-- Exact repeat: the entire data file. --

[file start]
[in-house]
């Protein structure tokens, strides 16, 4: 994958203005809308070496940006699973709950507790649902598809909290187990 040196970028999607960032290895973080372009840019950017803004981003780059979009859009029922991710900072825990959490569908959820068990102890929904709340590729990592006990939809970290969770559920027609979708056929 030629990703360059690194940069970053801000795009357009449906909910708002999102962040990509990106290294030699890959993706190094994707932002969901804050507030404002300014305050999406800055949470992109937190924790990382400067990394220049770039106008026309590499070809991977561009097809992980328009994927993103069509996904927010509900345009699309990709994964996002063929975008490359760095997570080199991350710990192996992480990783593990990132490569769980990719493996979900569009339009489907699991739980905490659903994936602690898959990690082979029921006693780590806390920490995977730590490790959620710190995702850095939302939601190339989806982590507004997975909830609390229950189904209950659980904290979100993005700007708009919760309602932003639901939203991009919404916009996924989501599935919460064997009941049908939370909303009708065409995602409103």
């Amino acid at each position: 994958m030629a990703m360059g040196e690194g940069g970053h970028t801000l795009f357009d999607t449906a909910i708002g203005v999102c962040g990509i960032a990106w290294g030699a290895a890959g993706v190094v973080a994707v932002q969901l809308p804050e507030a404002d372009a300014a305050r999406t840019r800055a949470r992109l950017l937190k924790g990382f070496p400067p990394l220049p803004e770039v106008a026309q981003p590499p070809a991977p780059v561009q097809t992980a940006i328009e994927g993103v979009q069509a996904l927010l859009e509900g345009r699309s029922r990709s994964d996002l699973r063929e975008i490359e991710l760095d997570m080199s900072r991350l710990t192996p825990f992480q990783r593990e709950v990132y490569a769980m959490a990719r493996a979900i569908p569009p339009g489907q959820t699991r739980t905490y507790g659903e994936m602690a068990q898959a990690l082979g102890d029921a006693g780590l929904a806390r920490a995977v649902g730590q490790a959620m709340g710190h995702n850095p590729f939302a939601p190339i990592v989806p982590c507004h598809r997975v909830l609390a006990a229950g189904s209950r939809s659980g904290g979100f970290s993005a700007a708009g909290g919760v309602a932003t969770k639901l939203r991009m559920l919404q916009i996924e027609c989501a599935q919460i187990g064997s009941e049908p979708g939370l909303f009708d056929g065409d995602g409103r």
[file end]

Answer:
[in-house]
């Protein structure tokens, strides 16, 4: 994958203005809308070496940006699973709950507790649902598809909290187990 040196970028999607960032290895973080372009840019950017803004981003780059979009859009029922991710900072825990959490569908959820068990102890929904709340590729990592006990939809970290969770559920027609979708056929 030629990703360059690194940069970053801000795009357009449906909910708002999102962040990509990106290294030699890959993706190094994707932002969901804050507030404002300014305050999406800055949470992109937190924790990382400067990394220049770039106008026309590499070809991977561009097809992980328009994927993103069509996904927010509900345009699309990709994964996002063929975008490359760095997570080199991350710990192996992480990783593990990132490569769980990719493996979900569009339009489907699991739980905490659903994936602690898959990690082979029921006693780590806390920490995977730590490790959620710190995702850095939302939601190339989806982590507004997975909830609390229950189904209950659980904290979100993005700007708009919760309602932003639901939203991009919404916009996924989501599935919460064997009941049908939370909303009708065409995602409103």
């Amino acid at each position: 994958m030629a990703m360059g040196e690194g940069g970053h970028t801000l795009f357009d999607t449906a909910i708002g203005v999102c962040g990509i960032a990106w290294g030699a290895a890959g993706v190094v973080a994707v932002q969901l809308p804050e507030a404002d372009a300014a305050r999406t840019r800055a949470r992109l950017l937190k924790g990382f070496p400067p990394l220049p803004e770039v106008a026309q981003p590499p070809a991977p780059v561009q097809t992980a940006i328009e994927g993103v979009q069509a996904l927010l859009e509900g345009r699309s029922r990709s994964d996002l699973r063929e975008i490359e991710l760095d997570m080199s900072r991350l710990t192996p825990f992480q990783r593990e709950v990132y490569a769980m959490a990719r493996a979900i569908p569009p339009g489907q959820t699991r739980t905490y507790g659903e994936m602690a068990q898959a990690l082979g102890d029921a006693g780590l929904a806390r920490a995977v649902g730590q490790a959620m709340g710190h995702n850095p590729f939302a939601p190339i990592v989806p982590c507004h598809r997975v909830l609390a006990a229950g189904s209950r939809s659980g904290g979100f970290s993005a700007a708009g909290g919760v309602a932003t969770k639901l939203r991009m559920l919404q916009i996924e027609c989501a599935q919460i187990g064997s009941e049908p979708g939370l909303f009708d056929g065409d995602g409103r």